Department of Environmental Protection Awarded $200,000
for Study on Economic Value of Ecosystems
(04/13) TRENTON - Department
of Environmental Protection (DEP) Commissioner Bradley M.
Campbell today announced that the DEP has been selected
to receive $200,000 in grants to be used to assess the economic
value of services provided by New Jersey's natural ecosystems.
The $200,000 award includes $150,000 in grants from the
Geraldine R. Dodge Foundation, of Morristown, and $50,000
from Philadelphia's William Penn Foundation.
The study funded by these grants will be
among the first in the United States to assess the value
of the major ecosystems of an entire state. When complete,
the analysis will include a comprehensive report on the
value of New Jersey's natural capital by land type and ecosystem
service, including maps showing the level of that value
at varying spatial scales.
"Natural resources provide valuable
services to millions of New Jersey residents," said
Campbell. "Quantifying the value of New Jersey's natural
resource services will provide a basis for making better
policy choices and demonstrate the links between healthy
ecosystems and a strong economy. The Geraldine R. Dodge
and William Penn Foundations have given the DEP a unique
opportunity, and I appreciate their generosity as well as
their recognition of the study's merit."
Undisturbed resources in the environment
provide ecosystem services. For example, wetlands provide
a valuable service by absorbing stormwater runoff and releasing
it slowly. This service would cost millions of dollars to
replace if the wetlands were drained and developed. Thus,
the economic value of wetland ecosystems is high.
"This is an innovative undertaking
that will draw nationally known experts into conservation
and smart growth discussions in our region," said William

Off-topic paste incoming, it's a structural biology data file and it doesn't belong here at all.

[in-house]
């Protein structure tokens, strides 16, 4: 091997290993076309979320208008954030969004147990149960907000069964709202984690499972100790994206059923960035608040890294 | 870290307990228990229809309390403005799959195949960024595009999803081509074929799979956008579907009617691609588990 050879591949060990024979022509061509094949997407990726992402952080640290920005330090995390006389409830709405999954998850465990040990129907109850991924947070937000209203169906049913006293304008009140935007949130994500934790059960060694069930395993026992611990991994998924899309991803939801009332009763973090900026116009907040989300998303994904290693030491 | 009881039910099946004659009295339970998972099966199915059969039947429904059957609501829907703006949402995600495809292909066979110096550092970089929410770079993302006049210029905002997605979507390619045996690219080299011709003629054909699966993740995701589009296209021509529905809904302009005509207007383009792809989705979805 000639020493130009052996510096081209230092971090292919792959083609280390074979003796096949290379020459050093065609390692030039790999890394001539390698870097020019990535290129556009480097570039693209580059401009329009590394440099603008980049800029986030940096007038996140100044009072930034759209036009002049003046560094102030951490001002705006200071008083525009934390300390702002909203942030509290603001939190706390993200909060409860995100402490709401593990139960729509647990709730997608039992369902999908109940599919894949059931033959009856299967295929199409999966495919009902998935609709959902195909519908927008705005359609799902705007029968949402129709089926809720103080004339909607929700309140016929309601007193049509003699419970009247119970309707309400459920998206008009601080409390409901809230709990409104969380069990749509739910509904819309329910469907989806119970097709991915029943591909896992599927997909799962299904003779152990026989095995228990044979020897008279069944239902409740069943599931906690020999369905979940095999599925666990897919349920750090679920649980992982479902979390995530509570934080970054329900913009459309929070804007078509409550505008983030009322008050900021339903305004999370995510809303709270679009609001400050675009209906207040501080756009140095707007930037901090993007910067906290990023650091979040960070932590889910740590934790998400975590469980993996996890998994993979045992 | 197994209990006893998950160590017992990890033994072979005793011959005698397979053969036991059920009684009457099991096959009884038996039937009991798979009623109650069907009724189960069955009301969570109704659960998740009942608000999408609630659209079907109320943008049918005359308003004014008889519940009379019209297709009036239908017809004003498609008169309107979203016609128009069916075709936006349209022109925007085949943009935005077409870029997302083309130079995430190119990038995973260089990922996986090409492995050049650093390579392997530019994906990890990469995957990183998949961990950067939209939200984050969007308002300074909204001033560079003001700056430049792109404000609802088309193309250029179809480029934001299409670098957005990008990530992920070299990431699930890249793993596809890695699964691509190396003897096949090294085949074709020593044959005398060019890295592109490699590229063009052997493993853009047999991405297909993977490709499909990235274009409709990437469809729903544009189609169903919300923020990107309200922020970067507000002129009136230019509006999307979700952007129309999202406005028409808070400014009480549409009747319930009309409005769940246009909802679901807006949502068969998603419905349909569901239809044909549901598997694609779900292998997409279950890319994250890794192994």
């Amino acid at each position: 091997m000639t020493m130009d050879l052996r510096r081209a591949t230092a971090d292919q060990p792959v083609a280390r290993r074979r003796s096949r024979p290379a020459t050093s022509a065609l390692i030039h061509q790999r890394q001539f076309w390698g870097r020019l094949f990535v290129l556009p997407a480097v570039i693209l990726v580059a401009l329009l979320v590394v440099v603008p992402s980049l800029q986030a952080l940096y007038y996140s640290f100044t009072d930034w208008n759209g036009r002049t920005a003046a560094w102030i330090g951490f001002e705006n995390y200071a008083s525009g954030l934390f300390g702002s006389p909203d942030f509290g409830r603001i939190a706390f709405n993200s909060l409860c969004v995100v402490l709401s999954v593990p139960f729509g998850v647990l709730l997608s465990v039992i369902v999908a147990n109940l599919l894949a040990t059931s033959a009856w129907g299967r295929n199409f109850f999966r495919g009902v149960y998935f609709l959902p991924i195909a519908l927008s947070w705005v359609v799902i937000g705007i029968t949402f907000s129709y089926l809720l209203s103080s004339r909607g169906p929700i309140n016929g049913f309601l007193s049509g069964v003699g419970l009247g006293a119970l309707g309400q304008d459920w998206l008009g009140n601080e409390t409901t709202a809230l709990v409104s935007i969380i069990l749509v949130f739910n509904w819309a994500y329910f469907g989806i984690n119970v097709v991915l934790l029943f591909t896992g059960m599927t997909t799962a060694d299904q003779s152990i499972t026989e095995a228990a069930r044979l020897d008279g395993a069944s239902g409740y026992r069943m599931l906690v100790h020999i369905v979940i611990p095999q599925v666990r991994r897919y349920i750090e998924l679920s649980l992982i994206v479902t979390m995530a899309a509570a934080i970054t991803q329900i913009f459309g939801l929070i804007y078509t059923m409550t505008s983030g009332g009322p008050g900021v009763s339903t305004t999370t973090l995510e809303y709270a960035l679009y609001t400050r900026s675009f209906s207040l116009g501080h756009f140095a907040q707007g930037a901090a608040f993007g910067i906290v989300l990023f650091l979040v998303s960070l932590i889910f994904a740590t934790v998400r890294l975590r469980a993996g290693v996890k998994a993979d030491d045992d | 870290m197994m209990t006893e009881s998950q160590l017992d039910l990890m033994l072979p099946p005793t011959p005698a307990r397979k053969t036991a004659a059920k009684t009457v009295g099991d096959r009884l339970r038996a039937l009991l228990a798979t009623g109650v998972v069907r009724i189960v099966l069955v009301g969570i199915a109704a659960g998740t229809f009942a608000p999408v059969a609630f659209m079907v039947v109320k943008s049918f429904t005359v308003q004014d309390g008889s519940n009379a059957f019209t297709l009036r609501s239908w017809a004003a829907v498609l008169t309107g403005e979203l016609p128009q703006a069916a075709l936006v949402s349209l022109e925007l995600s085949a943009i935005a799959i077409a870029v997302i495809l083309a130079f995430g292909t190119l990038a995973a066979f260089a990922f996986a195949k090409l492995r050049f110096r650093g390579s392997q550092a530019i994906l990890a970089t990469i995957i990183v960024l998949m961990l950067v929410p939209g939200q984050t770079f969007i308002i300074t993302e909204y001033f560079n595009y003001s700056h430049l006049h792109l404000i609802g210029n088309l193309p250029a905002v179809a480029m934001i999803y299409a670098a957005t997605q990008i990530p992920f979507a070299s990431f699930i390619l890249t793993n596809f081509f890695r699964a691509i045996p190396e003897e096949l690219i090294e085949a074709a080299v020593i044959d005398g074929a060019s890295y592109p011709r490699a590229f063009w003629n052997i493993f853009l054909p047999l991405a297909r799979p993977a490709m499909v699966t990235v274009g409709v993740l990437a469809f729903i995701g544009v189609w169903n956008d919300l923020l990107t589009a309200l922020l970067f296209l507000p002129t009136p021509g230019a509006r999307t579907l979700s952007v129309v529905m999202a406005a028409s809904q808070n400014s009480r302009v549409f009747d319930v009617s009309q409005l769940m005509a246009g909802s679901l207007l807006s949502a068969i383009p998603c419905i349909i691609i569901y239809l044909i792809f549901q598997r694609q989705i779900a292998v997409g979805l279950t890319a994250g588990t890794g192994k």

Penn Foundation Program Officer Andrew Johnson. "We're
particularly excited about the project's potential to leverage
the effectiveness of New Jersey's policies in protecting
The Dodge Foundation's $150,000 award to
the DEP reflects its focus on land-use issues and the protection
of natural resources across New Jersey. However, David Grant,
Executive Director of the Dodge Foundation, noted that his
agency seldom awards grants to government agencies but made
an exception due to "the compelling nature" of
the DEP's proposal.
"Once the services of the state's
ecosystems have been translated into economic terms, it
will be less difficult for decision-makers to weigh those
values against the potential values of growth and development
and what it might cost to replace those services,"
said Grant. "In short, they will be able to see in
rather stark terms what is at stake when natural areas -
forests, fields, wetlands - are lost to sprawl."
When completed, the natural resource assessment's
findings are expected to become an important reference point
in land use debates and related policy decisions at the
state and local levels. The assessment will improve the
DEP's ability to make economically sound decisions on the
levels of natural resource damage assessments (NRDA).
In addition, the assessment will enable
local planners and planning boards to provide estimates
of ecosystem value at the local level to develop municipal
master plans. Such plans, together with local zoning regulations,
are primary determinants of the land uses that will be permitted
in specific municipalities.
Improved identification of areas that
provide especially valuable ecosystem services information
could also help municipalities and the state better establish
conservation and restoration priorities and target funding
for Open Space acquisition.
DEP personnel could begin to work on the
economic assessment as early as May 2004.